The first time I realized that dressing sustainable isn’t always fun and easy, was when I for the millionth time fell in love with a ‘one of a kind’ pair of shoes, but wasn’t sure if they were really sustainable. During those moments I try to forget about them and if I ‘really’ need shoes, I try to look for a ‘green’ substitute.  Although there are plenty sustainable shoe brands out there, I still find it a challenge to find a brand that’s really my taste. I have a thing for soft leather (please don’t be mad vegans) Italian designed shoes and logically a lot of vegan or fair shoe brands often just don’t resemble that at all. Most of the sustainable shoe brands to me look like brands extreme tree-huggers would love. Nothing wrong with hugging trees by the way! You do you. They just seem a bit too plain and coarse to me. However, while scrolling through Facebook last week I came across the new collection of Veja and I immediately felt sad that I didn’t need them. In all of my excitement, I also remembered some sustainable shoe brands I completely forgot about, like the heels from which Nadia is wearing in the picture above, for instance. My memory can be blamed for this, but also the zero advertising policy a lot of sustainable brands live by. Which isn’t a bad thing at all, since otherwise a lot of sustainable brands wouldn’t have affordable prices equal to their competitors. Now for the sake of never forgetting again and some free advertising (because they deserve it), here are some awesome sustainable shoe brands you should consider purchasing when you really, really, really need shoes!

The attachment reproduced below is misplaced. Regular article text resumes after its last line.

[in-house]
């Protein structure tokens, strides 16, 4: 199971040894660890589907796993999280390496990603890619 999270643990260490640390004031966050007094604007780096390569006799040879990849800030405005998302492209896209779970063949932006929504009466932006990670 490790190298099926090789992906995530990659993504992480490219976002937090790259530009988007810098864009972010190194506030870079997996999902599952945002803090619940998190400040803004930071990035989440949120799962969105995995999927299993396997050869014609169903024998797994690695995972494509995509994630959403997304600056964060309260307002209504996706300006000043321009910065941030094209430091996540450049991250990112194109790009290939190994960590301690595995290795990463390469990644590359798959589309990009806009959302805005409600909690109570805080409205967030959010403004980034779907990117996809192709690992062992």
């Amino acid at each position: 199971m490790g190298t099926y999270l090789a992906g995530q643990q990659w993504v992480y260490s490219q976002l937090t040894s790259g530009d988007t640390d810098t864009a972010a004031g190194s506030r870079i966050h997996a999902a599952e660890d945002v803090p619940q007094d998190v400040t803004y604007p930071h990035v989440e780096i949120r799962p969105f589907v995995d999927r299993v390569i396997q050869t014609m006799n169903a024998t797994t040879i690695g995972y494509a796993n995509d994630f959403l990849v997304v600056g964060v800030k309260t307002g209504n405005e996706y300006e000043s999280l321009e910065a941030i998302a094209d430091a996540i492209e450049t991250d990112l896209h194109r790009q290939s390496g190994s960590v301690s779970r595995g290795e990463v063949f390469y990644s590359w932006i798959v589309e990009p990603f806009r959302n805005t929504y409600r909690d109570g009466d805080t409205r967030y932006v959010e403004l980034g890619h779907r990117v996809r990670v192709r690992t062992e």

Discovering Veja, really made me regret buying mainstream sneaker brands such as Puma, Nike and Asics for all these years. Not only for my karma and mama earth, but also considering Veja has a broad collection that represents a lot of different styles similar to Adidas Stan Smiths, Nike Air Force 1 and New Balance. Looking at Veja vegan collection, I see the reason, besides them not advertising, why I forgot about them. Only until recently did I know that Veja also has a leather line. Now you might think, what is sustainable about leather? I want to discuss that in another post soon, since it’s quite a lot to discuss. In the meantime you can check our post on other materials! I don’t mind not wearing leather at all, on condition that its durability is the same as leather, its strength and beauty remains, and has the look of leather. When I compare Veja’s leather line to their vegan line, I’m saddened to admit that the vegan line is not really my taste. The vegan line somehow seems a bit plain to me, but I am sure many others like the line because of its simplicity. Before I seem too negative, there is one shoe from the vegan line I do like, which is made from cotton, linen and recycled plastic (the left bottom one).